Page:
Convergence Blog Part Two: Acute EPR Convergence - Are We Beginning with the End in Mind?
22nd January 2024
In our second blog on electronic patient record (EPR) convergence, we look at how investment in health and care technology must support the immediate and future needs of both if it is to provide tangible and sustainable benefits for all.
In our initial blog on EPR convergence, we highlighted how the majority of patient flow does not occur between acute hospitals. Despite this, most of the technology investment is currently focused on converging acute EPRs.
While such investment in digitising hospitals is important, neglecting other parts of the system, particularly social care, will further perpetuate an imbalance in health and care provision and undermine productivity across the whole system.
Impact of Social Care on NHS Productivity
The impact the provision of social care has on the NHS is well documented with tens of thousands of people admitted for social care reasons or remaining in hospital waiting for social care provision on a daily basis.
While access to social care services is likely to remain an issue for the foreseeable future, there is huge room for improvement in the processes that help prevent admissions and expedite discharges that are not currently addressed by the convergence agenda.
As an example, the ‘Discharge to Assess’ process is complex for ICSs to manage, with care teams often sitting across acute, community and social care providers. Their core operational systems focus on individual organisational workflows and not those that span multiple organisations.
As a result, ICSs turn to spreadsheets, emails, conference calls and messaging apps to help coordinate care. This leads to inaccurate information, duplicate data entry and delays in communication, with the net result of significant delays in the process of expediting discharge.
While there has been progress in sharing information between care settings through shared care records, this hasn’t improved cross organisational workflows or helped join up care teams around the needs of their patients beyond a few isolated examples. University Hospitals Bristol and Weston, for example, connects care teams across Acute, Community and Social Care Services to improve the safety and efficiency of the discharge process.
The digital tools that are needed all need to function seamlessly across multiple organisations. These include shared patient pathway management, visibility of patient status within any care setting, notifications of patient events across multi-disciplinary care teams and task management and team messaging, linked to the patient record.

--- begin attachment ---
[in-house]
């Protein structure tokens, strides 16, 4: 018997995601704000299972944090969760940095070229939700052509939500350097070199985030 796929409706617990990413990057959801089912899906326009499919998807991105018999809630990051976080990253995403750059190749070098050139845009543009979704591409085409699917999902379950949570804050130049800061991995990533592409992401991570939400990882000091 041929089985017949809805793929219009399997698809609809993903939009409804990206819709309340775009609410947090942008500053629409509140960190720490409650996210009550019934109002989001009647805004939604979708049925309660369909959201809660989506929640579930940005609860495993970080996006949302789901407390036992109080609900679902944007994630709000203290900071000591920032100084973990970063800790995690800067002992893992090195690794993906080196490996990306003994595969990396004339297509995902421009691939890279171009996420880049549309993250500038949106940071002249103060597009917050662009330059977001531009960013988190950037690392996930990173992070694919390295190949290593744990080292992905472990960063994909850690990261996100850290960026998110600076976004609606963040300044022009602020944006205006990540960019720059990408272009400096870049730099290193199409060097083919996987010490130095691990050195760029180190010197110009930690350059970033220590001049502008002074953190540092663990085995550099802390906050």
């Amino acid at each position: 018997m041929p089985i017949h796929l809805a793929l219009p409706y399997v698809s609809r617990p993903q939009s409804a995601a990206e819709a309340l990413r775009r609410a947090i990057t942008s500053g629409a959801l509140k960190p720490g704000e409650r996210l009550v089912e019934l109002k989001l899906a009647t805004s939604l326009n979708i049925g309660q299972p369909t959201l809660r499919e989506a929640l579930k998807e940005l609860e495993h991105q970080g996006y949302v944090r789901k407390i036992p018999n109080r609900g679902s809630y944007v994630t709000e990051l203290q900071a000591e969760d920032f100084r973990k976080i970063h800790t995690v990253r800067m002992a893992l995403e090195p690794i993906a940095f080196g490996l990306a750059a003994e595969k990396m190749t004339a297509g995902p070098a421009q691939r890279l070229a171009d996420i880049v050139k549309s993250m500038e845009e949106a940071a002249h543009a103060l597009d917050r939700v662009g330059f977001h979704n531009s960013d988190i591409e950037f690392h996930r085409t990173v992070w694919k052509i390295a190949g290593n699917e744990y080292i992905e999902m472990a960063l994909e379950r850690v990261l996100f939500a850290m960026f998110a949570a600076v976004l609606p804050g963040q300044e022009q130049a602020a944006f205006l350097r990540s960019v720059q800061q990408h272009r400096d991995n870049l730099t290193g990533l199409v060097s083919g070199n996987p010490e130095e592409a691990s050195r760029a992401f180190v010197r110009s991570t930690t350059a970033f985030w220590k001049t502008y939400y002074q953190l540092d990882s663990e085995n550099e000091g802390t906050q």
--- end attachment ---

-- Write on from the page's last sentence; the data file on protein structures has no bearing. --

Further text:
On the other side of the equation, some regions are making significant progress in using population health and remote monitoring to help prevent admissions. Frimley ICS is often cited as an exemplar. This is vital progress in moving to proactive care models and delivering a sustainable NHS. Again, maximum benefit is derived when this capability is an integral part of the acute EPR.
Acute EPR Convergence to Meet Current and Future Needs?
While acute EPR technology investment will help enable more efficient, better-quality care within the hospital, it doesn’t necessarily deliver the building blocks for more joined-up care such as ‘Discharge to Assess’. The risk is that we may meet some of the current needs of hospitals but not address the future needs of the NHS and the population it serves.
There are many people who believe that part of the solution to delivering a sustainable NHS is to better integrate health and social care. While progress has been challenging and slow, one way of making a difference would be to better connect clinicians and social workers with cross-organisational workflows and digitise the end-to-end processes that matter. This in turn would provide data and a deeper understanding of these crucial processes.
An acute care setting may only cater for 20% of an individual’s care journey, but its impact goes beyond the hospital. A suitable EPR technology investment can meet the urgent needs for more productive care in the hospital and provide a building block for more joined-up care.
The Health and Social Care Technology and Investment Gap
The NHS and social care have significant differences in technology investment. The NHS was promised over £2bn in tech investment in 2021, albeit these plans were revised in 2022 to cover shortfalls created by pay reviews. In comparison, social care was given £100m over two years.
Such disparities will prove challenging for ICS digital leaders and particularly those with a real focus on integrating health and social care. However, it is through careful planning and collaboration that solutions will emerge.
Convergence with the End in Mind
Social care is the care setting that Integrated Care System (ICS) leaders must not forget as part of their digital plans.
Several ICS plans outline the need for EPR convergence within individual care settings. A ‘one-size-fits-some’ approach that is pragmatic should bring benefits such as standardised care processes and workflows and more empowered staff. But as ICSs work towards more integrated practices for shared care we should also be focusing on convergence of workflows that join up health and social care.
Read our ebook on EPR convergence for further insight into this important topic:
For further reading, download our Convergence ebook.
In case you missed blog one in our Convergence blog series:
Watch the recording of our HSJ webinar here: